You can actually get a few things done with $87 billion, the amount that
President Bush has asked Congress to appropriate for expenditures
related to the military occupation and reconstruction of Iraq.
The World Health Organization (WHO) and other UN bodies estimate the
cost of providing treatment and prevention services in developing
countries for tuberculosis, HIV/AIDS and malaria at $12 billion a year.
The WHO Commission on Macroeconomics and Health estimated that donor
investment of $27 billion a year, including expenditures on TB, AIDS and
malaria, as well as to eliminate death and suffering from other
infectious diseases and nutritional deficiencies, could save 8 million
lives a year. That's eight million lives. A year.
The UN Development Program estimated in 1998 that the annual additional
cost of achieving basic education for all was $6 billion.
Prefer to spend some or all of the money at home? Even in the United
States, where the dollar doesn't go as far, $87 billion can perform some
pretty impressive feats.
For example, according to Business Leaders for Sensible Priorities, it
would only cost $6 billion a year to provide health insurance to all
uninsured children in the United States. You can provide Head Start and
Early Head Start to all eligible children for $8 billion annually. You
can reduce class size to 15 students per teacher in all first-, second-
and third-grade classrooms for $11 billion a year.
For $87 billion, you could eliminate the backlog of maintenance needs at
national parks nearly 15 times over. You could cover more than half the
Environmental Protection Agency (EPA)-estimated 20-year investment needs
to ensure safe drinking water throughout the United States. You could
more than double the annual capital expenditures needed to improve
public transportation in the United States, according to estimates of
the American Association of State Highway and Transportation Officials.
You could provide almost half of the overall funding EPA says is needed
to provide clean watersheds in the United States, including through
wastewater treatment, sewer upgrades and nonpoint source pollution control.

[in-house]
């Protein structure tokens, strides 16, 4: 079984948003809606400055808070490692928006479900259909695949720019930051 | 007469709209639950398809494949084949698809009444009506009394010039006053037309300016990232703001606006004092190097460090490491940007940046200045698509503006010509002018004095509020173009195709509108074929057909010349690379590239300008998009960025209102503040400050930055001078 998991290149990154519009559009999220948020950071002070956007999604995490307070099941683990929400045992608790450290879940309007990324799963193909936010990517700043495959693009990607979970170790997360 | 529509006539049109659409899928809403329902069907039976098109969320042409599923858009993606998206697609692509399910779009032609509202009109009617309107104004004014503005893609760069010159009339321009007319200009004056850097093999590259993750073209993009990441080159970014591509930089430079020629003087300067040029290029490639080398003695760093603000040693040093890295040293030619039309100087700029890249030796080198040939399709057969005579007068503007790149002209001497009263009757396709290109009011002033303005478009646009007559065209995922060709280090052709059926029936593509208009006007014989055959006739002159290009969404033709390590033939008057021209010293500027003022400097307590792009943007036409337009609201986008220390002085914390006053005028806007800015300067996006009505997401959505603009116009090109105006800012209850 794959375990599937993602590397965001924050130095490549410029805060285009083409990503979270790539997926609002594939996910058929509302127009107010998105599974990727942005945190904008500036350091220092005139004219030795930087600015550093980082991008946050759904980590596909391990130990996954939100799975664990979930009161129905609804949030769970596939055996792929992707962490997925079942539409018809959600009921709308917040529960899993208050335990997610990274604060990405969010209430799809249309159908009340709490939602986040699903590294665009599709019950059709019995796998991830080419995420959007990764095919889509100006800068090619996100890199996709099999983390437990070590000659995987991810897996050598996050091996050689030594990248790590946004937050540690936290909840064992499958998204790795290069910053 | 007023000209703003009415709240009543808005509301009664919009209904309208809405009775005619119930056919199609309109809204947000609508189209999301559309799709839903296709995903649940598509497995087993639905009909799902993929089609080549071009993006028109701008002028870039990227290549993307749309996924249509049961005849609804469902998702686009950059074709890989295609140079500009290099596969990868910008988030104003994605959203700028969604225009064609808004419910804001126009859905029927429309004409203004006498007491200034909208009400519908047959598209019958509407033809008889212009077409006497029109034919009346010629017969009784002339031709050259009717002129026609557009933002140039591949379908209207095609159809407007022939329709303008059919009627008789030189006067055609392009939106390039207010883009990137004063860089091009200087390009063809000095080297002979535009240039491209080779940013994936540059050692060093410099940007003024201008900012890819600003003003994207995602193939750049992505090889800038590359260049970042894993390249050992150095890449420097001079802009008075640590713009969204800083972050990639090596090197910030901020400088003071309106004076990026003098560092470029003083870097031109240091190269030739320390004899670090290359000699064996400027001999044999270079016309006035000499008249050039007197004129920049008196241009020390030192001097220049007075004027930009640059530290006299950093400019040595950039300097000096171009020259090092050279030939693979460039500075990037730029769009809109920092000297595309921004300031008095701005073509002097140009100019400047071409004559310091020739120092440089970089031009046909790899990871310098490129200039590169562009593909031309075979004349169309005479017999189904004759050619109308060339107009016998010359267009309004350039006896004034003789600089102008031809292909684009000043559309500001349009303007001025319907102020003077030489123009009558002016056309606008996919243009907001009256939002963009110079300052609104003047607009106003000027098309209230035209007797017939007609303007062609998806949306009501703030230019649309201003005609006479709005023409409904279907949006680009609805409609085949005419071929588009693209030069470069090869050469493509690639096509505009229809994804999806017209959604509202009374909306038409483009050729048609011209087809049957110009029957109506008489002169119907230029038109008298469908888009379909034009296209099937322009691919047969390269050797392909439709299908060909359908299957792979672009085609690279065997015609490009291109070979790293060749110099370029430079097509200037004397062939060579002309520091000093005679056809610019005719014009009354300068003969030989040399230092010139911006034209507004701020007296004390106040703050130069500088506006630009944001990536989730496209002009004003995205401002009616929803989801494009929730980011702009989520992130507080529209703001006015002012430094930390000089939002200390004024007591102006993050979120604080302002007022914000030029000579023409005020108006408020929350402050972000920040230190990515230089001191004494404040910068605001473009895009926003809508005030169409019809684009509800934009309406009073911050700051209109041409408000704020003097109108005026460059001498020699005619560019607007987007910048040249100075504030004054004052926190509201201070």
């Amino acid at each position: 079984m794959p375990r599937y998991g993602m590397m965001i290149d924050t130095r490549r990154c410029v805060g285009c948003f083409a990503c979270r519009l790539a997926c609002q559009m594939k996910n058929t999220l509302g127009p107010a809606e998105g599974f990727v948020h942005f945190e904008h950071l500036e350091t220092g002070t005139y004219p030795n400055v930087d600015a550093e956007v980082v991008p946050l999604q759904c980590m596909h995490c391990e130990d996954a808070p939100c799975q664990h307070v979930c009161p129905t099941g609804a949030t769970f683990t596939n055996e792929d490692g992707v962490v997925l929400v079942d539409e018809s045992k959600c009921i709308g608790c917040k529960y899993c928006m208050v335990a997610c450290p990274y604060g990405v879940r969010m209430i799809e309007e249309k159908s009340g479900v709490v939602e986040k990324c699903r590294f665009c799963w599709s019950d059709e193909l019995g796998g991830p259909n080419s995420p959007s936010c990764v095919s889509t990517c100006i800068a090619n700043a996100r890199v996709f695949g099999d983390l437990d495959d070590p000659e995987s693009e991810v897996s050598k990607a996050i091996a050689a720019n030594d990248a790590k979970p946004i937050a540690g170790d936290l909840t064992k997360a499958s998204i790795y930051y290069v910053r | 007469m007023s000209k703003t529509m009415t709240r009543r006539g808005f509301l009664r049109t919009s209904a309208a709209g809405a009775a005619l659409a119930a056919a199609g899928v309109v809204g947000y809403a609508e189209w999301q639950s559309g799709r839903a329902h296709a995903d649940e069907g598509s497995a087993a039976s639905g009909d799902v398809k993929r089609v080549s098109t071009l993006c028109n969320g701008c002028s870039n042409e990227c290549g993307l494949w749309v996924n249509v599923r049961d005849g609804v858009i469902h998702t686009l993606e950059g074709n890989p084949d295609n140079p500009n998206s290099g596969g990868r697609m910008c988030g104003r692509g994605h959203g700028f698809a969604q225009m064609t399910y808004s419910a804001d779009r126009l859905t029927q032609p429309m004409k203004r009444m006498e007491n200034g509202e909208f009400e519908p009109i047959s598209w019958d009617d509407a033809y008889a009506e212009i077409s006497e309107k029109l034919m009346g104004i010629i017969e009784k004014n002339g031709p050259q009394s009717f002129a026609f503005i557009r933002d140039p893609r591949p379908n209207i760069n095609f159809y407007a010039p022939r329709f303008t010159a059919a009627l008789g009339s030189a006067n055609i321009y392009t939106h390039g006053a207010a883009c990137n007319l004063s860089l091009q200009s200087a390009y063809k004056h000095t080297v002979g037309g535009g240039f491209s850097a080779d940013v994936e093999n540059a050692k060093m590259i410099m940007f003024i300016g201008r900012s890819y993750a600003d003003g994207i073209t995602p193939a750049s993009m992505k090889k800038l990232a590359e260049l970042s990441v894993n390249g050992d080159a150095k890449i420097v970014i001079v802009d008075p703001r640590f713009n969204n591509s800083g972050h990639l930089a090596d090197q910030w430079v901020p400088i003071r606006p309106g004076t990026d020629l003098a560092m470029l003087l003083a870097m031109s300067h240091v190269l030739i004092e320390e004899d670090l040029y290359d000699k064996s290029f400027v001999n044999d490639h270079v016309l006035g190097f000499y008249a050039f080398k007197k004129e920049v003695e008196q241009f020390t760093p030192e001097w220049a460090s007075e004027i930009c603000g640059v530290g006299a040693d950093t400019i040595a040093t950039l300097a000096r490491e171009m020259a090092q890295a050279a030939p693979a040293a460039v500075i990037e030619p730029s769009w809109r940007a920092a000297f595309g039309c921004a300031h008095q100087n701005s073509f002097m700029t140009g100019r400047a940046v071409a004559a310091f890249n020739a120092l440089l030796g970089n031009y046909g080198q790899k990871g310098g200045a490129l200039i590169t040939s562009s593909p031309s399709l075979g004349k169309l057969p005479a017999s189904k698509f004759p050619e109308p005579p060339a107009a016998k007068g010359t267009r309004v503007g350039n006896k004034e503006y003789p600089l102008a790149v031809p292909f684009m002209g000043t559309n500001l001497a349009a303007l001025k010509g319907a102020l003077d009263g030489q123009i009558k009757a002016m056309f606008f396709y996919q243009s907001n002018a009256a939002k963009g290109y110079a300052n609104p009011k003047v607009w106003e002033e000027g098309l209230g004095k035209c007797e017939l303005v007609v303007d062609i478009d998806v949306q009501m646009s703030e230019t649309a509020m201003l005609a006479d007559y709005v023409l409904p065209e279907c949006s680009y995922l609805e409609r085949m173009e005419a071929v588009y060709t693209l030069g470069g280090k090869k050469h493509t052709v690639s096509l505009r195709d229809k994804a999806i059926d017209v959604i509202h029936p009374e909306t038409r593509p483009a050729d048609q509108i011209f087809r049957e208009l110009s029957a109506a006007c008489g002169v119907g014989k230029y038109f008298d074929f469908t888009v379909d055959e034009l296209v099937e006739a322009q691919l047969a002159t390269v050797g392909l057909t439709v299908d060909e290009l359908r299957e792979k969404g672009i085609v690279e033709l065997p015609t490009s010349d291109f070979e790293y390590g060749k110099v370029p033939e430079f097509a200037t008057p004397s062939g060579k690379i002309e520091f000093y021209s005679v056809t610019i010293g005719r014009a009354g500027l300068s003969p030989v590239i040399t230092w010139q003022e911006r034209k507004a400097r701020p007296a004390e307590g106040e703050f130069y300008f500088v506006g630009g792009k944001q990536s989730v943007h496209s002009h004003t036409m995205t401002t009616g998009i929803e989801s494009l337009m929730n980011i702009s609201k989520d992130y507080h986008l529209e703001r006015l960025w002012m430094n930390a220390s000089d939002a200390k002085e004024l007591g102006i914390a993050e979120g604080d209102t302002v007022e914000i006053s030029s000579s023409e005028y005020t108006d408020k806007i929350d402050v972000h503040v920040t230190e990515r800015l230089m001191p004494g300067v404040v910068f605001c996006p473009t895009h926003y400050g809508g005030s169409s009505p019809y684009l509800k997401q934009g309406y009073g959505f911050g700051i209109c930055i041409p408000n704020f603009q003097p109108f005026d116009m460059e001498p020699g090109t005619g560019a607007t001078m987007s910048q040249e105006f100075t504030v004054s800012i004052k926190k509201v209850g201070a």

It just so happens, as the Center for Budget and Policy Priorities
points out, that $87 billion is almost exactly what all departments in
the federal government combined spend annually on education, training,
employment and social services. So you could fund that for a year.
If you looked at the $87 billion as found money, and wanted to do
something unorthodox, you could eliminate California's state budget
deficit two times over.
And, you would still have enough left over to enable the Detroit Tigers
(baseball's worst team) next year to field a team full of Alex
Rodriguez's. (Rodriguez, at $25 million a year, is baseball's
highest-paid player. A full roster -- 25 players -- of Rodriguez's would
cost $625 million.)
We accept that having imposed devastating economic sanctions on Iraq for
a decade and twice waged war on the country, the United States has a
major obligation to support reconstruction in Iraq. But three-quarters
of the president's request is for military expenses, not reconstruction,
the request follows a previous $79 billion appropriation, additional
requests are certain to follow, and much of the money being spent on
reconstruction is being funneled as poorly scrutinized corporate welfare
to Bush and Vice President Cheney's buddies at companies like
Halliburton and Bechtel.
If one steps back for a moment, it is evident that there is a long list
of expenditures that would do more to improve the world, and more to
improve U.S. security if reasonably defined, than what the president
proposes to do in Iraq.
A strange circumstance has evolved in the United States. Military
expenditures can be justified at almost any level. ("Whatever it takes
to defend freedom.") Politicians don't say, "Whatever it takes to make
sure every child in this country has a decent education." Or, "Whatever
it takes to deal with the worst health pandemic in the history of the
world (HIV/AIDS)." When it comes to the military, there is neither a
sense of proportion, nor of trade offs.
This state of affairs is a tribute to the military contractors and
political leaders who have ridden to power by instilling fear in the
populace. It can be traced in no small part to campaign contributions
and lobbyist influence, but the problem runs much deeper than that. Fear
has penetrated deep into the culture.
But the administration's overreach in Iraq now offers an opportunity to
create a new sense of priorities. It is now even more apparent than it
was before the war that Iraq posed no security threat to the United
States. And the sums of money requested by the administration -- and
more will be coming -- are so extraordinary that they practically demand
consideration of alternative expenditures.
After all, you really can do quite a bit with $87 billion.
(c) Russell Mokhiber and Robert Weissman